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Author Topic: Canon 1Ds in LOW light  (Read 1988 times)

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Canon 1Ds in LOW light
« on: December 16, 2002, 09:30:31 am »

[font color=\'#000000\']This is hard to answer because so much depends on what one does to the image after exposure.

There's a new Photoshop plugin which I'll be reviewing within the next week or so that looks like it may be able to really bring quality images out of the mirk.

Michael[/font]
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erik hansen

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Canon 1Ds in LOW light
« Reply #1 on: December 16, 2002, 01:33:02 am »

[font color=\'#000000\']to anyone with a 1Ds...  how does this camera handle very low light situations?  i shoot concerts in small clubs with little stage lighting.  when shooting black and white i use TMAX 3200 at about 2500.  how would the 1Ds handle underexposing by a stop or two at ISO 1250 and bringing it up in photoshop afterwards?  the noise factor with this camera is WAY less than with TMAX 3200 and it would be great to have the ease of 35mm and the quality of 120 for this kind of shooting.

thanks.[/font]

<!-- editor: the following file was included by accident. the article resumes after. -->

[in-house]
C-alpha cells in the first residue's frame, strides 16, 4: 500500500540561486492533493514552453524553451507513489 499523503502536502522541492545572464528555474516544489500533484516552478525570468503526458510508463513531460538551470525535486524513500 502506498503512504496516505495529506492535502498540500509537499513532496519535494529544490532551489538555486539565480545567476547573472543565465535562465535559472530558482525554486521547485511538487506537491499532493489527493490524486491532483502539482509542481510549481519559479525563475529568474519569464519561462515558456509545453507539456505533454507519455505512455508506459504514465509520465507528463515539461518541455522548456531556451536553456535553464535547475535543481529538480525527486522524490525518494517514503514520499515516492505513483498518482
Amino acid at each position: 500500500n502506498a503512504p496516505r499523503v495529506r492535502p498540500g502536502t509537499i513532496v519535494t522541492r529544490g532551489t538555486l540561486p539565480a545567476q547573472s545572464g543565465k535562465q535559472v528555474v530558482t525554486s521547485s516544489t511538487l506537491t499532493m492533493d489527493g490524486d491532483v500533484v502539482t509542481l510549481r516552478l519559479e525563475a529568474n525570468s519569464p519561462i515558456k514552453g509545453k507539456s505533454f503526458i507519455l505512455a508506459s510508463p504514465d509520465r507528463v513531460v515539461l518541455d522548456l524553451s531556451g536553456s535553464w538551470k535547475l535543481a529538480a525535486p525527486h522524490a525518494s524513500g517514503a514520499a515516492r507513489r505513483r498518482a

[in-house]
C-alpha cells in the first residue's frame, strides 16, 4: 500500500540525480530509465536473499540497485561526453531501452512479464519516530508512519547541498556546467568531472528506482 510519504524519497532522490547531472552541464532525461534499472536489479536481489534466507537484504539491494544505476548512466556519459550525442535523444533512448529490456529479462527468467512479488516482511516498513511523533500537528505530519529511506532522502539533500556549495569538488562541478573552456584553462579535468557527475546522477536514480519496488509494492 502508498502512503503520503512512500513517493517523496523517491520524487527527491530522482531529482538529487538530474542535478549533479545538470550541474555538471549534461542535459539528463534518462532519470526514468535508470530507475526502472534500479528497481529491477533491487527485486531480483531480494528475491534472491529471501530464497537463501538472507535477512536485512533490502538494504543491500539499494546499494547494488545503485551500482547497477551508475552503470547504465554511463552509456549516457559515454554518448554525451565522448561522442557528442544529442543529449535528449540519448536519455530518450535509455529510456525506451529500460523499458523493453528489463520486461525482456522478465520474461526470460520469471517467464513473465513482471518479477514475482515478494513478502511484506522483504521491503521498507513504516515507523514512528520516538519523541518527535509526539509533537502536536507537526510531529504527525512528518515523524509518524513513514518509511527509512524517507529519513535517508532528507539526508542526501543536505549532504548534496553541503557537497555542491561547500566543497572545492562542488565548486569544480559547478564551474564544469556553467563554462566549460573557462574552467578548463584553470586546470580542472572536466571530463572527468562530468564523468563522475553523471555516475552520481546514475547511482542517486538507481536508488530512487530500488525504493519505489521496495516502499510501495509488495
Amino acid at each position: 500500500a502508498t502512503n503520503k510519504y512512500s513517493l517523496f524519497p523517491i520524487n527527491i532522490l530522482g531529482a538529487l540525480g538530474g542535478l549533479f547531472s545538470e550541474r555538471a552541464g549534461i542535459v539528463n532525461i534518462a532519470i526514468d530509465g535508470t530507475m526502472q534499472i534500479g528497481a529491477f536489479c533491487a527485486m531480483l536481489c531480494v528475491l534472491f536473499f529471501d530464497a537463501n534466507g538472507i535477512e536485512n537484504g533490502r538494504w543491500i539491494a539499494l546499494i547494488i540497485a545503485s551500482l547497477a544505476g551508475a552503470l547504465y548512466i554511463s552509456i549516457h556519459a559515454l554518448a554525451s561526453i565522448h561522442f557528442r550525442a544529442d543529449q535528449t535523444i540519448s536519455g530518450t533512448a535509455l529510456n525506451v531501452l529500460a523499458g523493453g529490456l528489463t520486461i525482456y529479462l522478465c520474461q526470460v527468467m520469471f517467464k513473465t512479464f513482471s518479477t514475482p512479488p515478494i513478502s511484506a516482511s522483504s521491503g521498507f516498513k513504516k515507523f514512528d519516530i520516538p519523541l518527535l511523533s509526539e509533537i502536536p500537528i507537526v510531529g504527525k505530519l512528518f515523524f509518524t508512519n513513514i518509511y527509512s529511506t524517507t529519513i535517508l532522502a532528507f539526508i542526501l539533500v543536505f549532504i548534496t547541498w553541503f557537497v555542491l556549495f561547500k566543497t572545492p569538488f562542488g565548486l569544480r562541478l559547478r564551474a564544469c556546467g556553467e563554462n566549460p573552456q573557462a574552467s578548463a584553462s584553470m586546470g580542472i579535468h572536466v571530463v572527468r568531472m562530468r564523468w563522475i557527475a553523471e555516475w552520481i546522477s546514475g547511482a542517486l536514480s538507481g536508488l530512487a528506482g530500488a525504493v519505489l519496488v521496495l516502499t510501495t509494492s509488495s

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willt

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Canon 1Ds in LOW light
« Reply #2 on: December 16, 2002, 12:42:07 pm »

[font color=\'#000000\']Although I cannot answer your specific TMAX 3200 question …

Early results from my available light tests using ISO 400 and 800 show that in general there is a full 6 stop range from white with no detail to black with no detail—about 2/3 of a stop more than slide film. (I haven’t yet tested ISO 1250). However, that assessment was made with the in-camera and File Viewer histograms, which as it turns out, are not the end of the story.

A few days ago, I had an enlightening conversation with Chuck Westfall, director (or assistant director) of the Technical Information Department at Canon USA. He mentioned that the RAW file could contain an additional 2/3 of a stop of shadow data--extractable from the RAW file using exposure compensation during the conversion process. This shouldn’t be a surprise—given that other digital cameras like the D60 exhibit similar characteristics. What was surprising to me, however, is the remarkable depth of detail available from the data on the far left of the histogram.

However, this does not appear to be true at the other end of the histogram, where the sensor behaves more like traditional slide film—blow out your highlights and they’re gone. During outdoor testing under contrasty lighting, I was, more often than not, spot metering or exposing at -2/3 of a stop in order to protect the highlights. I expected the dark colors and shadows to go dead. They didn’t.

What I’ve learned so far is this: (1) like slide film, expose for and protect the highlights; (2) for maximum flexibility and the best possible results, shoot RAW whenever possible; (3) to take advantage of that flexibility, use RAW file converters that allow for exposure control; and (4) to salvage those images that otherwise would be lost, use photo editing programs that allow for multiple image blending, like Photoshop and Picture Window.

Will Tompkins[/font]
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